• and don’t suppress bad data in your BI.

The first pillar consists of improved validation in front-end systems – something that can be facilitated by the BI team providing master data to them – and also a focus on staff training, stressing the importance to the organisation of accurately recording certain data fields.

The second pillar is more to do with the general IT Architecture and how this relates to the Information Architecture, again master data has a role to play, but so does ensuring that the IT culture is one in which different teams collaborate well and are concerned about what happens to data when it leaves “their” systems.

The third pillar is the familiar world of after-the-fact data quality reports and auditing, something that is necessary, but not sufficient, for success in data quality.

Finally there is what I think can be one of the most important pillars; ensuring that the BI system takes a warts-and-all approach to data. This means that bad data is highlighted, rather than being suppressed. In turn this creates pressure for the problems to be addressed where they arise and creates a virtuous circle.

For those who might be interested in this area, I expand on it more in Using BI to drive improvements in data quality [URL ].

Ajay- You are well known with England’s rock climbing and boulder climbing community. A fun question- what is the similarity between a BI implementation/project and climbing a big boulder.

Peter –I would have to offer two minor clarifications.

First it is probably my partner who is better known in climbing circles, via here blog [URL ] and articles and reviews that she has written for the climbing press; though I guess I can take credit for most of the photos and videos.

Second, particularly given the fact that a lot of our climbing takes place in Wales, I should acknowledge the broader UK climbing community and also mention our most mountainous region of Scotland.

Despite what many inhabitants of Sheffield might think to the contrary, there is life beyond Stanage Edge [URL ].

I have written about the determination and perseverance that are required to get to the top of a boulder, or indeed to the top of any type of climb [URL ].

I think those same qualities are necessary for any lengthy, complex project. I am a firm believer that the true benefits of BI are only realised when it leads to cultural transformation. Certainly the discipline of change management has many parallels with rock climbing. You need a positive attitude and a strong belief in your ultimate success, despite the inevitable setbacks. If one approach doesn’t yield fruit then you need to either fine-tune or try something radically different.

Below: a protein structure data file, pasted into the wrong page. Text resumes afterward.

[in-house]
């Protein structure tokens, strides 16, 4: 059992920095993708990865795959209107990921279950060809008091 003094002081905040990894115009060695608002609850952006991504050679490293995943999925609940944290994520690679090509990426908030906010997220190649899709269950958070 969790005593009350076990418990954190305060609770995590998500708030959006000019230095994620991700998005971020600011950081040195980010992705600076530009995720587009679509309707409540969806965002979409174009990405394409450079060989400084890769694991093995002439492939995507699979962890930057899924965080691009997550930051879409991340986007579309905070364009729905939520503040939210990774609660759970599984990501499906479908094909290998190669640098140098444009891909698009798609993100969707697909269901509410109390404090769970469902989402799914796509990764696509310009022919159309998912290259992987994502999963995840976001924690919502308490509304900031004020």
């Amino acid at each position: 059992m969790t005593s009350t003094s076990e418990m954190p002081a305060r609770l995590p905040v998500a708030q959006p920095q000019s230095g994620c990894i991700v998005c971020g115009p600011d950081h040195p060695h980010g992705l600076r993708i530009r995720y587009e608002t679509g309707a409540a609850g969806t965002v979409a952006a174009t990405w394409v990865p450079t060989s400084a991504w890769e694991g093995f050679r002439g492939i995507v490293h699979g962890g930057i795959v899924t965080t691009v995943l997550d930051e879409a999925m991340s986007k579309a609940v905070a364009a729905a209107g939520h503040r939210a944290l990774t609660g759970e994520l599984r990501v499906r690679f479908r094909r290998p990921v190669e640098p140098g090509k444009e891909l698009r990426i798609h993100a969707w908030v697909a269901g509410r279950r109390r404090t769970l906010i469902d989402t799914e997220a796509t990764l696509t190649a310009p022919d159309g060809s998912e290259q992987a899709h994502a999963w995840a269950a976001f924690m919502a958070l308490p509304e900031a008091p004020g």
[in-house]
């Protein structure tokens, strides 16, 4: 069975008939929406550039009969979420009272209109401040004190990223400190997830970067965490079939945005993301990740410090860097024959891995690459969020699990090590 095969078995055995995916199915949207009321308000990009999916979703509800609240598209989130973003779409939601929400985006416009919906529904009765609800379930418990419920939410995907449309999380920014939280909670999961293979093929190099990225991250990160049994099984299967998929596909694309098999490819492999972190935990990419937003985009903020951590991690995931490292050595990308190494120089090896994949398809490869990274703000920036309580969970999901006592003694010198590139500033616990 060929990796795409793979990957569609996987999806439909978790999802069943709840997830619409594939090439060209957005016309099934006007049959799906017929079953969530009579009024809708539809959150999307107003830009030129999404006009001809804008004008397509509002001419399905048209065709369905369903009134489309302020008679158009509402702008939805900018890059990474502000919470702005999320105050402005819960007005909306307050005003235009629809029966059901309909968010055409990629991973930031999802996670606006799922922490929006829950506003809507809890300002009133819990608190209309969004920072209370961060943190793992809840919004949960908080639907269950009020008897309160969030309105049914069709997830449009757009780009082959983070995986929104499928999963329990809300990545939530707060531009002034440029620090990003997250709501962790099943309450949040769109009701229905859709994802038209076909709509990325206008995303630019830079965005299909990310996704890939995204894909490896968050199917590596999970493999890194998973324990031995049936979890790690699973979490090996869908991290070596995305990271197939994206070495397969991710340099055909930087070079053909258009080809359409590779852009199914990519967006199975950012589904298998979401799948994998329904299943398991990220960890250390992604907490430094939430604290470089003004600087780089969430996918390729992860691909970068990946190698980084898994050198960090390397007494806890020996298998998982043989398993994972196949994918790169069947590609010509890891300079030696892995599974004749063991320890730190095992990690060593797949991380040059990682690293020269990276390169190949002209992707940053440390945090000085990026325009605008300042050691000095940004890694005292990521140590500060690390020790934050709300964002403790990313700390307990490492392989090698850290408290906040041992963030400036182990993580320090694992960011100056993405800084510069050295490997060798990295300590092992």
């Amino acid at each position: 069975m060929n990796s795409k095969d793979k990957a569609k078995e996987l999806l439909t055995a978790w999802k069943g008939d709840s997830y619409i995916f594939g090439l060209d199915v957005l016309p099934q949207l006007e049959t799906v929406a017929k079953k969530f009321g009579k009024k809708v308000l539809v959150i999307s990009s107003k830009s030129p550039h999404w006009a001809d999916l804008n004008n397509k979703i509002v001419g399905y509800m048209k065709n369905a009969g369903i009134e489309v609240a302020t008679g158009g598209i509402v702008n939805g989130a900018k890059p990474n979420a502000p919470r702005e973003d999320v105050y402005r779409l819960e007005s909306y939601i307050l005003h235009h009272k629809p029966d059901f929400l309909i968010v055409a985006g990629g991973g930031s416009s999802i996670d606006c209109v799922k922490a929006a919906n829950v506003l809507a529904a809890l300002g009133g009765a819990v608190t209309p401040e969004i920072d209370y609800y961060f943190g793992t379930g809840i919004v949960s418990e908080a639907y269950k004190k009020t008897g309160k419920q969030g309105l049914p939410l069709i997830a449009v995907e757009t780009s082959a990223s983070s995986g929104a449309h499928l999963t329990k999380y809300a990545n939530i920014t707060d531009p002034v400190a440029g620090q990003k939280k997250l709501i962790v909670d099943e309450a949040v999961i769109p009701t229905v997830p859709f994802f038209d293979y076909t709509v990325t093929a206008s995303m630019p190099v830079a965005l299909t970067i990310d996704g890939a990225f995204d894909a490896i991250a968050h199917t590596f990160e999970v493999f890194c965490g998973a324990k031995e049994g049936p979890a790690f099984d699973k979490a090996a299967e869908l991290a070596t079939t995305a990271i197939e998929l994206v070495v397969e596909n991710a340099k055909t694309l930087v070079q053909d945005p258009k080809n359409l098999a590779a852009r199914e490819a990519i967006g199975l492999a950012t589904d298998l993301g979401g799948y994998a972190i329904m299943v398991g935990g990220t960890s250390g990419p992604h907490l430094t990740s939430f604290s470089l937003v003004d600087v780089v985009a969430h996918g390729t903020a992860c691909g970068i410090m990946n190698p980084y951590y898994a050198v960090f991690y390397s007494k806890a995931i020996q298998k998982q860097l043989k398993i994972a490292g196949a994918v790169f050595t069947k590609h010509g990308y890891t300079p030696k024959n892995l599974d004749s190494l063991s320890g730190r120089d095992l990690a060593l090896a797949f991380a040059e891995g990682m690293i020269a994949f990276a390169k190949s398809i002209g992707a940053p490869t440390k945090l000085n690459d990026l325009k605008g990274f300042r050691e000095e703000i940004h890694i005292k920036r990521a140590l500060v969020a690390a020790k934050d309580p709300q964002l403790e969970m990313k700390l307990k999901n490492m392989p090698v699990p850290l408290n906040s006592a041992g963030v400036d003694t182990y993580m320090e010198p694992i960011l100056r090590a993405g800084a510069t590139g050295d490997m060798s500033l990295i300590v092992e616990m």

I suppose a final similarity is the feeling that you get having completed a climb, particularly if it is at the limit of your ability and has taken a long time to achieve. This is one of both elation and deep satisfaction, but is quickly displaced by a desire to find the next challenge.

This is something that I have certainly experienced in business life and I think the feelings will be familiar to many readers.



Peter Thomas has led all-pervasive, Business Intelligence and Cultural Transformation projects serving the needs of 500+ users in multiple business units and service departments across 13 European and 5 Latin American countries. He has also developed Business Intelligence strategies for operations spanning four continents. His BI work has won two industry awards including “Best Enterprise BI Implementation”, from Cognos in 2006 and “Best use of IT in Insurance”, from Financial Sector Technology in 2005. Peter speaks about success factors in both Business Intelligence and the associated Change Management at seminars across both Europe and North America and writes about these areas and many other aspects of business, technology and change on his blog [URL ].